There are many different ways to integrate landing pages and online forms with a user's email and data into Iterable. One such way is to use Zapier as an intermediary.
Zapier is helpful because it lets you clean and manipulate the data you pass into Iterable without any coding. Doing this on your own would require you to write a script and host it somewhere. If you are not that technical, or want to set up something quickly, doing it via Zapier is the way to go.
For this specific integration example, you need:
There are three high-level things you will do in this integration:
Set up Unbounce to send your form data to a Zapier webhook.
Set up Zapier to catch that data, optionally manipulate it in some way, and send it to an Iterable webhook.
(Optional) Set up a journey in Iterable to do something with the user's data once it is in your project.
Follow these instruction to integrate Unbounce and Iterable with Zapier:
In Zapier, start a new Zap.
Make it a Webhook (Catch Hook) to Webhook (POST) Zap.
Copy the custom webhook URL Zapier generates.
Do not share this custom URL. It should be private to your project.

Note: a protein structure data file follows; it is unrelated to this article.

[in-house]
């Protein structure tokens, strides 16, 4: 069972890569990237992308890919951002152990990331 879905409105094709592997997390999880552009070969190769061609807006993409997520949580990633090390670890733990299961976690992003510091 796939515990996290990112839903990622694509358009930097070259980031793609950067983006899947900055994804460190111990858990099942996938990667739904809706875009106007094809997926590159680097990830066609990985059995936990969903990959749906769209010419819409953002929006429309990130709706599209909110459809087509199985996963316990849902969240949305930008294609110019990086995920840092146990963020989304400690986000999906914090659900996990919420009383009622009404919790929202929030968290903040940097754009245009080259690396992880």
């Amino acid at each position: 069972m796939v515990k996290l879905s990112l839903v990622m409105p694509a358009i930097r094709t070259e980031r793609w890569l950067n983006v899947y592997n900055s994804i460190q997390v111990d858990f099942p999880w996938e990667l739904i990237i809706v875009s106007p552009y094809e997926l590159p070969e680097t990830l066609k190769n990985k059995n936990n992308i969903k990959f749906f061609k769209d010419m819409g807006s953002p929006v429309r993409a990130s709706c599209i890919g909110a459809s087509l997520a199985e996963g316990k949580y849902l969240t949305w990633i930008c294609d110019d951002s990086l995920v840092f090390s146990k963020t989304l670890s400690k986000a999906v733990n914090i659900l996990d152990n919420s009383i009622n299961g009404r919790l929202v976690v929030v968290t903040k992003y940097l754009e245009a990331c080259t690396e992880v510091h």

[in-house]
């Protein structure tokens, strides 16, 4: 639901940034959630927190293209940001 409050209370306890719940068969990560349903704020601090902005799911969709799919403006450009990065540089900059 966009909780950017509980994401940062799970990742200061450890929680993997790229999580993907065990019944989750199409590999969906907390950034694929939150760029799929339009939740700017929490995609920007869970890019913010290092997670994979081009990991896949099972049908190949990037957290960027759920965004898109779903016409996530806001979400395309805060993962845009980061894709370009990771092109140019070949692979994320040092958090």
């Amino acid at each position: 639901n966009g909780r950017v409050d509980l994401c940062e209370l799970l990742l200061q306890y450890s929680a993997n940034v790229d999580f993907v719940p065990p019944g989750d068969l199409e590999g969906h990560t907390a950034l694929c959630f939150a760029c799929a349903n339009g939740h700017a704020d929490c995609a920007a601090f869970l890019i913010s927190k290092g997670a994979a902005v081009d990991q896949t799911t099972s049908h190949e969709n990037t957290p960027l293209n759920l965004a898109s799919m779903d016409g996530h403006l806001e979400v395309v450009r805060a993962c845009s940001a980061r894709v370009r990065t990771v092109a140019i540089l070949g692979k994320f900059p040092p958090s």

Leave this Zapier browser tab; you will come back to it in a minute.
In Unbounce, activate the Webhook: POST to URL integration.
Paste the custom webhook URL from Zapier into the field in the window that comes up.
Press Save and Continue.
In Unbounce, map your form data.
Map the information you collect in the form to the data you want to send to Zapier:
In the case above, we mapped the email we are collecting in the form (
Work email) to a field called
unbounce_signup) that will come in handy later.
This step is what determines what form data you send and what it is called. This is important for later in the integration.
Once you are done mapping, click Done. This will set up the webhook in Unbounce.
At this point, you should fill in and submit your Unbounce form a couple of times with test data. This will send some data up to Zapier, which uses it to gather information on your fields.
(Optional) In Zapier, set up data filters as necessary.